Mushrooms have long been a delicacy in many culinary recipes, but what about their medicinal properties? Have you walked by the typical white button mushroom in the grocery store and thought of it as a healing medicine? Not many have, but recent research is suggesting this mushroom and many others have cancer prevention properties.
A review article published December 2011 by Clinics Journal summarized the many individual mushroom studies that focused on breast cancer. Most common mushrooms studied are Agaricus bisporus (white button), Coriolus versicolor (turkey tail), Ganoderma lucidum, Lentinus edodes (Shitake) and Grifola frondosa (Maitake). The studies found therapeutic agents in the mushrooms such as lectin, arginine, and ergosterol. These compounds were found to inhibit tumor growth, increase immune cell counts (particularly in patients undergoing chemotherapy and radiation treatment), and inhibit aromatase, an enzyme in breast cancer cells that will produce unwanted estrogen.
One of the most researched mushrooms is turkey tail. Japan extracted and approved a therapeutic compound called PSK (polysaccharide K) in 1980 and is now commonly used in Japan for adjuvant cancer therapy. A study that was published in 2011 states that, “PSK can increase the effectiveness of monoclonal antibody therapy in breast cancer patients. Data from epidemiological and clinical studies on Coriolus versicolor [turkey tail] used as adjuvant therapy show that its use in breast cancer therapy is warranted and demonstrated its usefulness as a secondary preventative strategy.” Although Japan’s breast cancer incidence rates have been on the rise since the mid-eighties, today their all-age mortality rate is 19.7 per 100,000 compared to the US at 22.8. Their lower death rates may be attributed to using immune boosting and anti-tumor adjuvant therapies.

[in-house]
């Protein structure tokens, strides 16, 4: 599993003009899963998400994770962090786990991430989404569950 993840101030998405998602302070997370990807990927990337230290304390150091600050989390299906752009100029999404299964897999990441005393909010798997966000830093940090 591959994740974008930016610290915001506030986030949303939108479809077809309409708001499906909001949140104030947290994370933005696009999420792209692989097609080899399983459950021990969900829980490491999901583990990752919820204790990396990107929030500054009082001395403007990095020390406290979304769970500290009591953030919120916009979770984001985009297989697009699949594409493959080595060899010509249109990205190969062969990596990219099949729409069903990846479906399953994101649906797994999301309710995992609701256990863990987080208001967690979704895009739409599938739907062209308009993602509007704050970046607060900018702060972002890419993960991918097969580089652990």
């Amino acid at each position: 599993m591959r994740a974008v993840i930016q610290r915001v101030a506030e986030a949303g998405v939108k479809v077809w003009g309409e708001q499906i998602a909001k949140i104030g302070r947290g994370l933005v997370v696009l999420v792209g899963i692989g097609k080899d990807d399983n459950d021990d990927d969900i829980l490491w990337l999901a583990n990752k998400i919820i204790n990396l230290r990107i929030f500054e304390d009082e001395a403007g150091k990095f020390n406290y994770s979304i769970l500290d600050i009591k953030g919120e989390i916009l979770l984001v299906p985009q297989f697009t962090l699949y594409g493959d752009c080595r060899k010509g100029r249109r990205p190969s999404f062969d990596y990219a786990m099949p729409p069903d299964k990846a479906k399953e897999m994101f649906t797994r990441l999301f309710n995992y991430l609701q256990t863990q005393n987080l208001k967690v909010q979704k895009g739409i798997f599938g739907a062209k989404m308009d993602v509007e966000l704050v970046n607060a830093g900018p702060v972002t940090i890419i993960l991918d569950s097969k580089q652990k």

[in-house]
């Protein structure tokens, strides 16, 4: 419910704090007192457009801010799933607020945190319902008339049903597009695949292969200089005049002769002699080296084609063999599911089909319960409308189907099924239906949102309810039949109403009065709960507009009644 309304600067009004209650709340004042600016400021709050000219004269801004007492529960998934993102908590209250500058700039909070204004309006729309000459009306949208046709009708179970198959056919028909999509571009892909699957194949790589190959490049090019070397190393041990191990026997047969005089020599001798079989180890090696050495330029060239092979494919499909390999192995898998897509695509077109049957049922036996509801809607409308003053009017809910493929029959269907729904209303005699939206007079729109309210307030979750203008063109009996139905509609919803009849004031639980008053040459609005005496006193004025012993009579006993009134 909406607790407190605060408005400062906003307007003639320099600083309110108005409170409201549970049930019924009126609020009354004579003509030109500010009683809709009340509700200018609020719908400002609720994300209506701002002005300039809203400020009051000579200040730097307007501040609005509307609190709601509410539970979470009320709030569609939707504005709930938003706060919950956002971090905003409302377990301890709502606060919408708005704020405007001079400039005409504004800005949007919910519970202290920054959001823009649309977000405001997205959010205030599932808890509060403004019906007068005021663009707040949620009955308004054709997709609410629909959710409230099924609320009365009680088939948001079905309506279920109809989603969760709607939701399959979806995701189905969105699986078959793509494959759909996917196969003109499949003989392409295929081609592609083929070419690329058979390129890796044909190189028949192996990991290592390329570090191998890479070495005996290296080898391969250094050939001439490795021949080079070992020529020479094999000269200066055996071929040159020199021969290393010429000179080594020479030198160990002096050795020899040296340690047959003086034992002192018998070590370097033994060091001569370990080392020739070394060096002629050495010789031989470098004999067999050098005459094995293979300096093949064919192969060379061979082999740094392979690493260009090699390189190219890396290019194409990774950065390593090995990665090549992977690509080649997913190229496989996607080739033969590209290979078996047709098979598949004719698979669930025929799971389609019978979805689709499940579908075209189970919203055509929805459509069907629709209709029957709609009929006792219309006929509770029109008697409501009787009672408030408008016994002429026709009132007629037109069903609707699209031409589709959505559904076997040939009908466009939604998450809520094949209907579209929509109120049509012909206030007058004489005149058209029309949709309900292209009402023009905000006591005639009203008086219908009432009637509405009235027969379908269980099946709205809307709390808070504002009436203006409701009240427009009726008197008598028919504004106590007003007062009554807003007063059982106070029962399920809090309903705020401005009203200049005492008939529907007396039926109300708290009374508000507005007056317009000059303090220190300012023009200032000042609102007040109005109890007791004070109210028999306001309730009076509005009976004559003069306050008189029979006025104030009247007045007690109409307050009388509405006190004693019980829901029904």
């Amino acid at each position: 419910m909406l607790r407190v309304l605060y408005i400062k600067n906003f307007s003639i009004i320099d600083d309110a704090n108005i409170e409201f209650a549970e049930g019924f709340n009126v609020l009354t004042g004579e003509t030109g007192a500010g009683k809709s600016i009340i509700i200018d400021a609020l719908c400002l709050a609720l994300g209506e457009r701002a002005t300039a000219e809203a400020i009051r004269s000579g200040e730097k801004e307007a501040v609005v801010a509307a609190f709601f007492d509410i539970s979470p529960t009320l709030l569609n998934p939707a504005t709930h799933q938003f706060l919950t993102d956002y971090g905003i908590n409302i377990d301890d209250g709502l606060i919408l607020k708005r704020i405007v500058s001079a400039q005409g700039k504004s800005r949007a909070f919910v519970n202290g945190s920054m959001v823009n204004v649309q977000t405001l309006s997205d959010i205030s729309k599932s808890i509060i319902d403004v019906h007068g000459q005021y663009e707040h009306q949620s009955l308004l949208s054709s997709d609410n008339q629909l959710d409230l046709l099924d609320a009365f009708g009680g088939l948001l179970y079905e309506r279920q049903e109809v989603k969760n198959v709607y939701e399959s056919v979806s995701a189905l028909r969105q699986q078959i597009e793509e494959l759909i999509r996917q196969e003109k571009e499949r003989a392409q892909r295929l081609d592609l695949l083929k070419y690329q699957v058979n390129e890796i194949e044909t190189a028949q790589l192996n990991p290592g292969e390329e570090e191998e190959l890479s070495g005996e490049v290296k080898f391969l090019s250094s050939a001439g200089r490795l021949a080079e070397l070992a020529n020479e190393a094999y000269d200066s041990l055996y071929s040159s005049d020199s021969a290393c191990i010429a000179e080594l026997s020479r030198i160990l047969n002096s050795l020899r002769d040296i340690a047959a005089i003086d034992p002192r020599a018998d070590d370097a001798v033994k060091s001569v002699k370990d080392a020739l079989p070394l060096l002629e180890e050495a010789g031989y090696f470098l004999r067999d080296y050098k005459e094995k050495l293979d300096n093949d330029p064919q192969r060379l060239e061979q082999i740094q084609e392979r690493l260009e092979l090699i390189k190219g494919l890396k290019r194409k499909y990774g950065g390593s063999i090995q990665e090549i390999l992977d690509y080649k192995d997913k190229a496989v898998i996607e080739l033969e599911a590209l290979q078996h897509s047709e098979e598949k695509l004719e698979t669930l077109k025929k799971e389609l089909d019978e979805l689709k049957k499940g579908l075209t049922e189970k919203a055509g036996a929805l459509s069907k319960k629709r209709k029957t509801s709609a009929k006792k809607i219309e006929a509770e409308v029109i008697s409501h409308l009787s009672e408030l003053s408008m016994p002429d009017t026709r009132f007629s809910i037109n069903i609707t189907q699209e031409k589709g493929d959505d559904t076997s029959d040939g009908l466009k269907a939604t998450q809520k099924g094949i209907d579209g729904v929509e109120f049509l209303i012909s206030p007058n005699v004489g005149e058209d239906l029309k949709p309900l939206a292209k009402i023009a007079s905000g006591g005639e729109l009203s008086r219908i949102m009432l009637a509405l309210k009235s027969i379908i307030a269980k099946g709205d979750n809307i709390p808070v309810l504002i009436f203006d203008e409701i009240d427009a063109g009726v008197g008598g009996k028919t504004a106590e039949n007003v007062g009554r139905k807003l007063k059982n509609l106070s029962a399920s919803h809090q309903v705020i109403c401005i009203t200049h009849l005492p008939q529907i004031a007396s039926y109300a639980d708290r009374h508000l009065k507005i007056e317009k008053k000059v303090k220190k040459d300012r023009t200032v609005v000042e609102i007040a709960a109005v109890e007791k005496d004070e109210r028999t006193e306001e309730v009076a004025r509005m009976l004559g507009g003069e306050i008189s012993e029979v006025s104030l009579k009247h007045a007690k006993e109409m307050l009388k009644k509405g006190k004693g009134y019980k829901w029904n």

A US study recently published in May 2012 by Oncology journal found that up to 9 grams/day of turkey tail was beneficial for immune building and support in post primary cancer treatment. The study suggested this therapy may be useful in preventing relapse. They concluded the study by stating that, “Research by our center continues to indicate that Coriolus versicolor represents a novel immune therapy with significant applications in cancer treatment.”
The promising research on mushrooms continues. In a 2006 study, the white button mushroom extract was used on breast cancer positive cells. The extract greatly suppressed aromatase activity and estrogen production by the cells, thus reducing tumor growth. When used in an animal study with mice, the oral intake of the mushroom extract significantly reduced tumor weight by 58% compared to control mice. In addition, Ganaderma lucidum combined with green tea extract demonstrated suppression of a compound that activates breast cancer cells, thereby slowing growth and metastasis. Shitake was studied with breast cancer cells lines and authors observed anti-proliferative activity across all lines. Lastly, a study with 15 breast cancer patients taking extract from the maitake mushroom showed improved side effects during treatment.
Although these results seem conclusive to the benefits of these mushrooms, there is still wide scale human studies that need to be done before they will be widely used in the US. Fortunately, they have caught the attention of many with their seemingly positive effect on the immune system and tumor suppressing capabilities. So next time you are at the grocery store and are admiring the abundance and variety of fungi available to you, feel free to indulge as you can feel great knowing you may be feeding your cells anti-cancer and immune building delicacies!
Alteri, Rick and Et Al. “Breast Cancer Facts & Figures 2013-2014.” Breast Cancer Facts & Figures 2013-2014. American Cancer Society, n.d. Web. 30 Sept. 2013.
“Coriolus Versicolor.” Coriolus Versicolor. American Cancer Society, n.d. Web. 30 Sept. 2013.
Novaes, Maria, Fabiana Valadares, and Marilla Menezes. “The Effects of Dietary Supplementation with Agaricales Mushrooms and Other Medicinal Fungi on Breast Cancer: Evidence Based Medicine.” Clinics (Sao Paulo) 66.12 (2011): 2133-139. Print.
Thyr, Sara, ND. “Efficacy of Coriolus Versicolor (Yun Zhi) on Survival in Cancer Patients.” Natural Medicine Journal, 05 Dec. 2012. Web. 30 Sept. 2013.
Torkelson, Carolyn J., and Et Al. “Phase 1 Clinical Trial of Trametes Versicolor in Women with Breast Cancer.” ISRN Oncology 251632. (2012) PubMed. Web. 30 Sept. 2013.
Written by Haylee Nye, NCNM Naturopathic Medicine Program. Edited by Dr Elise Schroeder